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Spotlight on alumni

In the second of four spotlights on the 2011 Alumni Tribute Award winners in this edition and upcoming editions of the Gazette, we feature Fred Best. Mr. Best is the 2011 recipient of the Outstanding Community Service award. The long serving mayor of Clarenville has worn many hats in a career as an educator, municipal leader and volunteer. In conversation with our Gazette contributor David Penney, Fred Best reflects on his experiences and the importance of community service.

DP: I think it's fair to say your name has become synonymous with the town of Clarenville. Would you agree with that?
FB: Well, I don't know. I started out this way in 1977. I came to Clarenville to teach and did that for 27 years, and was principal of the elementary school for 25 of those. At the same time I got involved with municipal politics. In '77 I was appointed deputy mayor and I've been on council ever since, involved in lots of different ways I suppose, mayor since 1981. And it's been a lot of fun. Clarenville is not a difficult town to be mayor of, and what I mean by that is the fact that Clarenville is a very vigorous, progressive town, with very broad-minded people for the most part.

DP: Tell me how you got started. You did your education degree at Memorial?
FB: Yes, well I'm from Wesleyville in Bonavista North. And when I first decided to go to university in the early 1950s you have to understand that at that time we were still somewhat of an isolated community. We used to have to take what was called a passenger boat to Gambo in order to get the train to St. John's. That first year at Memorial I got what was called a Grade 1 Teaching Certificate. I got a job teaching in the United Church School in Corner Brook and saved enough money after two years to go back to university to do my second, third and fourth year.
DP: What was it like to be at Memorial at that time?
FB: Well, my first degree I did on the Parade Street campus. And back in those days the professors were on a first name basis with you. At that time, George Hickman, who was dean of education, became a good friend of mine. Dr. Hunter taught French and English. Those fellows would stop and talk to you anywhere. But you know those were the kind of relationships that existed at MUN in those days. I mean, Doug Eaton would meet you in the corridor and put his arm around you and say, 'How are you doing? Are you having any problems?' That was the philosophy that existed there.

DP: Your dual roles as a teacher and a municipal leader in Clarenville have come together in a pretty interesting way. Can you talk about that?
FB: By the time I came here, denominational education had pretty much disappeared from Clarenville, one of the few places in Newfoundland where that was the case. And that was part of what made me much more well known around the community, the fact that we were all together. My entrance into municipal politics was quite easy because I was well known as far as being the principal of the school. Of course the other part of that is the fact that the town hall and the school that I was principal of are about 400 yards apart. So, if there was anything going on as far as council was concerned, they could almost wave to me and say, 'Look, we need you over here.' As principal of the school with more administrative duties and less teaching time, I could respond to that job as well. And here's one better. The second year I was here I bought a house that's only a stone's throw from the school and the council office and I still live in that same house. So the council office, the school and my house – I could walk to all three in about two minutes.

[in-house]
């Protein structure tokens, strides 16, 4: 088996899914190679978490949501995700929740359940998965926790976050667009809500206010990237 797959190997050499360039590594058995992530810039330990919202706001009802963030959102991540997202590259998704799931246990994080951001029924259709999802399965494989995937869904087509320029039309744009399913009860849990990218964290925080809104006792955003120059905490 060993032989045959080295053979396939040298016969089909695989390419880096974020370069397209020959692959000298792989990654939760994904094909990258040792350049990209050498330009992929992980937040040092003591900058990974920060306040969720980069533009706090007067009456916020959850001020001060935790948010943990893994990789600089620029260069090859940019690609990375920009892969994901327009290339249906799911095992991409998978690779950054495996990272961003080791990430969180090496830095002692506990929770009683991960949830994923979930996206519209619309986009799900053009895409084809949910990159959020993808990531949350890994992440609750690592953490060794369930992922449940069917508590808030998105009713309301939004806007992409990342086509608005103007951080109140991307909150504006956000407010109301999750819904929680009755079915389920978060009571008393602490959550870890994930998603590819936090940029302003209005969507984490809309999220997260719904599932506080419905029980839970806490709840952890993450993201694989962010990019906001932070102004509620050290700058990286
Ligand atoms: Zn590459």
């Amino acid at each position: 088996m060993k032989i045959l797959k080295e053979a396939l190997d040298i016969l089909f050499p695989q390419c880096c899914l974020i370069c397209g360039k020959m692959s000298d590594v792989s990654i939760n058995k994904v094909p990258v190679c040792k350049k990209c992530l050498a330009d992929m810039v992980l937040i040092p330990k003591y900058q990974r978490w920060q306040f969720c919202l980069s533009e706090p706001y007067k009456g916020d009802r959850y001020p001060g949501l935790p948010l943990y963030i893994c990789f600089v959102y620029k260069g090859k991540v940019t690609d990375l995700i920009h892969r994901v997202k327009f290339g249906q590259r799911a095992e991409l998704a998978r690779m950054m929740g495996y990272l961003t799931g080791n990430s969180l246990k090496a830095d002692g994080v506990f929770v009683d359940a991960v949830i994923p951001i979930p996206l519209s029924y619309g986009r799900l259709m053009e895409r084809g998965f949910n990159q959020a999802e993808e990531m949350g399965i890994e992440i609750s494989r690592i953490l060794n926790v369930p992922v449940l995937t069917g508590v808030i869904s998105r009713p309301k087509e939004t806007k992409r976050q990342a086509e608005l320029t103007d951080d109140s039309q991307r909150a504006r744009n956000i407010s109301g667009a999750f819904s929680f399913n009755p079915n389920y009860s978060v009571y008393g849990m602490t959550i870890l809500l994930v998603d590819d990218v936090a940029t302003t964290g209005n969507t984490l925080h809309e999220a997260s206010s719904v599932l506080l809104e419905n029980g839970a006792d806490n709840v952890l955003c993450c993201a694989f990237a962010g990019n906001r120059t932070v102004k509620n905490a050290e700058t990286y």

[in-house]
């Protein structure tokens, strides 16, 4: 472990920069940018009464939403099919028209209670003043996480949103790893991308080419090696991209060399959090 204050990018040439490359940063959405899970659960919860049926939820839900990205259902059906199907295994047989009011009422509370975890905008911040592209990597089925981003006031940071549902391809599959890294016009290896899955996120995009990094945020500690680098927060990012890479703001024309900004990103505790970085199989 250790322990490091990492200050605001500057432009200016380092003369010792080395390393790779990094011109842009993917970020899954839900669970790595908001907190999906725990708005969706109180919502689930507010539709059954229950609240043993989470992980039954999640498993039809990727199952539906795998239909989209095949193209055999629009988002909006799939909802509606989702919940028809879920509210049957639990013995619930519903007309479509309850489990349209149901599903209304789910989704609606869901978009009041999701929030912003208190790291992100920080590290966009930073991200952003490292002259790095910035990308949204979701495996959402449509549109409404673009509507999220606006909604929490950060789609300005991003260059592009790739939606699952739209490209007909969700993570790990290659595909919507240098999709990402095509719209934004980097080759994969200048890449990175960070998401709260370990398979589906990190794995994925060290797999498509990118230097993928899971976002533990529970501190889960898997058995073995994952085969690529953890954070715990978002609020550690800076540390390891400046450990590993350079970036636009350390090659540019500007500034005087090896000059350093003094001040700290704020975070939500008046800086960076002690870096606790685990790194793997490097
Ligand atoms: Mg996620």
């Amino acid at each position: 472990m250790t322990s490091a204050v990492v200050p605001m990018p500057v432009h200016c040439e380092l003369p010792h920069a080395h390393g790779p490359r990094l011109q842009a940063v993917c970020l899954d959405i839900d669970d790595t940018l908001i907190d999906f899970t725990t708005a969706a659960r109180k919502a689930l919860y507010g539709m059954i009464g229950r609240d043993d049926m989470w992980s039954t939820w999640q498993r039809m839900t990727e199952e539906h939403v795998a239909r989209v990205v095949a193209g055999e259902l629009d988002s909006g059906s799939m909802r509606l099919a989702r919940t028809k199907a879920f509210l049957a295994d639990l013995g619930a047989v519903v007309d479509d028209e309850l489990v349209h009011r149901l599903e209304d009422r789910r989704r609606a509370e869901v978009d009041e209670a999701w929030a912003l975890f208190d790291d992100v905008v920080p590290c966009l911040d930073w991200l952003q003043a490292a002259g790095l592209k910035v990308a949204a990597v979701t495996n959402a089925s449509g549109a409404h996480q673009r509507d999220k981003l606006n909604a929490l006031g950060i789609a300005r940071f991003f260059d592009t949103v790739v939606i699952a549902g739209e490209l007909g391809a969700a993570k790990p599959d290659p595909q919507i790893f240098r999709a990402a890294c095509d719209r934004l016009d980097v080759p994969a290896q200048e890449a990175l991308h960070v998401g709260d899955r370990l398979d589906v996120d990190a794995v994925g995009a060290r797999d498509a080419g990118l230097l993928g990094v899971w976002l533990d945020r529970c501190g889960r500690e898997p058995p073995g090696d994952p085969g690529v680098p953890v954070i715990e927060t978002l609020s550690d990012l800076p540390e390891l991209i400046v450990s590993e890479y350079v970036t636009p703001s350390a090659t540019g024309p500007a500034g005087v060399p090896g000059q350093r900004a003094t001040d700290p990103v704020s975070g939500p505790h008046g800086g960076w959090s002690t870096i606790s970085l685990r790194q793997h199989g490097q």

DP: How does your early background and upbringing play a role in your commitment to community work?
FB: Well, coming from a rural setting like I did in Bonavista North, you have to understand that nothing happened in a community unless you were a part of it. If it was a garden party or a church function you went to it. If the Orange Lodge had a parade you went to it. That was the culture you grew up in. You were part of everything that went on in a community, as was everyone else. The community may have been isolated, but you weren't isolated from each other.

DP: I'd like to ask you about the range of your community and volunteer work. You've been involved at all levels. Why is that important?
FB: I think when you're in a community and you get down to the grassroots, that's where it's really meaningful. For me, it's more important to know Mrs. So and So down the road. I'm not talking about class distinction here, but it's about relating to people and that's where I'm most comfortable. I'm not a sophisticated person, I never have been and I don't aspire to be. I'm still a shy person when it comes to relationships outside my common relationships. I'm an avid outdoorsman – hunting, fishing, I grow my own vegetables and all that. I enjoy the common things and really that's my background. It's a big part of my philosophy that carries over to volunteer work I've done and my work as mayor. I think it's served me well.

DP: Is there anything that stands out over such a long and successful career?
FB: I would have to say that it is those relationships you develop with people over the years. I still have people who come to me who want me to help them with their wills or do weddings. I've developed a strong, personal relationship with many people here and it means a lot to me.

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